In high school, I checked out Tolkien’s The Hobbit from the municipal library for the first time. I was a chapter or two into the book before I abandoned the work. “This is incredibly long-winded and includes boring descriptions. How could anyone consider this a classic of literature?!” I thought.

Five years and a master’s degree in theology later, I purchased a gold-leafed leather copy of The Hobbit at a local used book store. Perhaps I matured in my taste and knowledge of good writing. Or maybe God provided me the ability to make it through the verbose explanations of hobbits and their dietary preferences.  Since my unexpected return back to J.R.R. Tolkien’s work, I developed a hunger for Middle Earth and his other literary works.

Tolkien

Being a cradle Catholic myself, I am actually a bit embarrassed to admit that I did not realize until recently that Tolkien was a devout Catholic. He even called his masterpiece  “a fundamentally religious and Catholic work.” Whenever I read his writings, whether it be tales about hobbits or Middle Earth in general, Farmer Giles, or my personal favorite Leaf by Niggle, nostalgia for a deeper reality and a sense of wonder invades my heart, mind, and soul.

Tolkien’s Impact on Faith

Aside from the writings of spiritual greats like Saints John of the Cross, Teresa of Avila, Francis de Sales, and John Paul II, to name a few, no other writer has impacted my life as much as J.R.R. Tolkien.  He inspires me to yearn for joy and realize that this life is a journey for the next. I would like to argue the case of the canonization of the great 20th century English writer using examples from both his writings and my personal life to demonstrate his impact on our pilgrim journey towards Heaven.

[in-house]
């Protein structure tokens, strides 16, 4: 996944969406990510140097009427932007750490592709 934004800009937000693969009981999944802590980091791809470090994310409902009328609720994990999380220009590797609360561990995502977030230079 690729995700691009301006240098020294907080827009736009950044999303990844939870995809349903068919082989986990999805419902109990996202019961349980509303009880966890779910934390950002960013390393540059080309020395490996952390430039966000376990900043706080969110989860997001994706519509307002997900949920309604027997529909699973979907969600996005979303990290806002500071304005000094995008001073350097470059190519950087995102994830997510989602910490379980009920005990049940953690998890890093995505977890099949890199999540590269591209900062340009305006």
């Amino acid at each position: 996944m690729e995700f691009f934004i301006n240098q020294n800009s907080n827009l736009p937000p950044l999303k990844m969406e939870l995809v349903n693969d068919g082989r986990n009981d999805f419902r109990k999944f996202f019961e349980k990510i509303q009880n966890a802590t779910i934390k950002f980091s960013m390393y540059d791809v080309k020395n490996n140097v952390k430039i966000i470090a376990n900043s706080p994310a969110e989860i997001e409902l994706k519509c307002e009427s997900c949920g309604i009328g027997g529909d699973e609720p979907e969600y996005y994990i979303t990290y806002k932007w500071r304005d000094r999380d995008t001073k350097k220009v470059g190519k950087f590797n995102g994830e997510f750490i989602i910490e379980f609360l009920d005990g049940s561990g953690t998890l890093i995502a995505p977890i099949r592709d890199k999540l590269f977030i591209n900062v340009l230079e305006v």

The canonization process is quite lengthy. After five years have passed since a person died, the Bishop of the Diocese upon which the individual passed away would need to petition the Holy See of Rome to start a Cause for Beatification and Canonization. This examination of the individual’s life is rigorous. Any miracles that are attributed to them are further scrutinized. Further information about this process may be found at the link at the end of this article.

Tolkien’s Strong Marian Devotion

Besides the sacraments, especially the Eucharist, and the Blessed Virgin Mary, the communion of saints provide me the most consolation during times of despair. They testify to the truth safeguarded in the Catholic Church. According to the Catechism of the Catholic Church, “The term ‘communion of saints’ refers also to the communion of “holy persons” (sancti) in Christ who “died for all,” so that what each one does or suffers in and for Christ bears fruit for all” (961).  J.R.R. Tolkien’s writings helped further my understanding of the Catholic faith and promoted teaching truth for all!

Cure for Despair—Love of the Eucharist

Tolkien and Eucharist

As imaginative and impressionistic, Tolkien’s creation of Middle Earth is what stood out first for me is his thoughts about the Most Holy Sacrament. He said the following about the Eucharist:

Out of the darkness of my life, so much frustrated, I put before you the one great thing to love on earth: the Blessed Sacrament. . . . There you will find romance, glory, honor, fidelity, and the true way of all your loves on earth, and more than that: Death: by the divine paradox, that which ends life, and demands the surrender of all, and yet by the taste—or foretaste—of which alone can what you seek in your earthly relationships (love, faithfulness, joy) be maintained, or take on that complexion of reality, of eternal endurance, which every man’s heart desires (Letters of Tolkien, no. 43 pp. 53-54).